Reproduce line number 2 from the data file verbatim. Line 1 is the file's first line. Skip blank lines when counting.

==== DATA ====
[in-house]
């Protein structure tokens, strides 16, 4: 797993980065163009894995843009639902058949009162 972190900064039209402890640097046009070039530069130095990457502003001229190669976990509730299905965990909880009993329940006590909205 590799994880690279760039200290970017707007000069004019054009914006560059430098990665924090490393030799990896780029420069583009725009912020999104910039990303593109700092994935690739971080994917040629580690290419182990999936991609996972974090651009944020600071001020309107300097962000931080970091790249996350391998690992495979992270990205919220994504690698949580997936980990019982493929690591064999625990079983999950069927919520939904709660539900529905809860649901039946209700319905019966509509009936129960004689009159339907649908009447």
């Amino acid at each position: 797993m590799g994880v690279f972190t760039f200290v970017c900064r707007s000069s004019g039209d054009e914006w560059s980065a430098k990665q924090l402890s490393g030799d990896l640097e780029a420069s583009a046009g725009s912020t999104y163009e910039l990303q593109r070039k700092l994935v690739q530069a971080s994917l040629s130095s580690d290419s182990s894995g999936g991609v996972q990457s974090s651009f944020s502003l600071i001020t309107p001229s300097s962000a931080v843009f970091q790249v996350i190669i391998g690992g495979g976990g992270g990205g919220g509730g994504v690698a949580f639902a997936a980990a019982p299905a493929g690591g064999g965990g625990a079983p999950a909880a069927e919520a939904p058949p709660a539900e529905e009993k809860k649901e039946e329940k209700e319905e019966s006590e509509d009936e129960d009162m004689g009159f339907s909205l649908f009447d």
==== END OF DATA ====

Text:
């Protein structure tokens, strides 16, 4: 797993980065163009894995843009639902058949009162 972190900064039209402890640097046009070039530069130095990457502003001229190669976990509730299905965990909880009993329940006590909205 590799994880690279760039200290970017707007000069004019054009914006560059430098990665924090490393030799990896780029420069583009725009912020999104910039990303593109700092994935690739971080994917040629580690290419182990999936991609996972974090651009944020600071001020309107300097962000931080970091790249996350391998690992495979992270990205919220994504690698949580997936980990019982493929690591064999625990079983999950069927919520939904709660539900529905809860649901039946209700319905019966509509009936129960004689009159339907649908009447």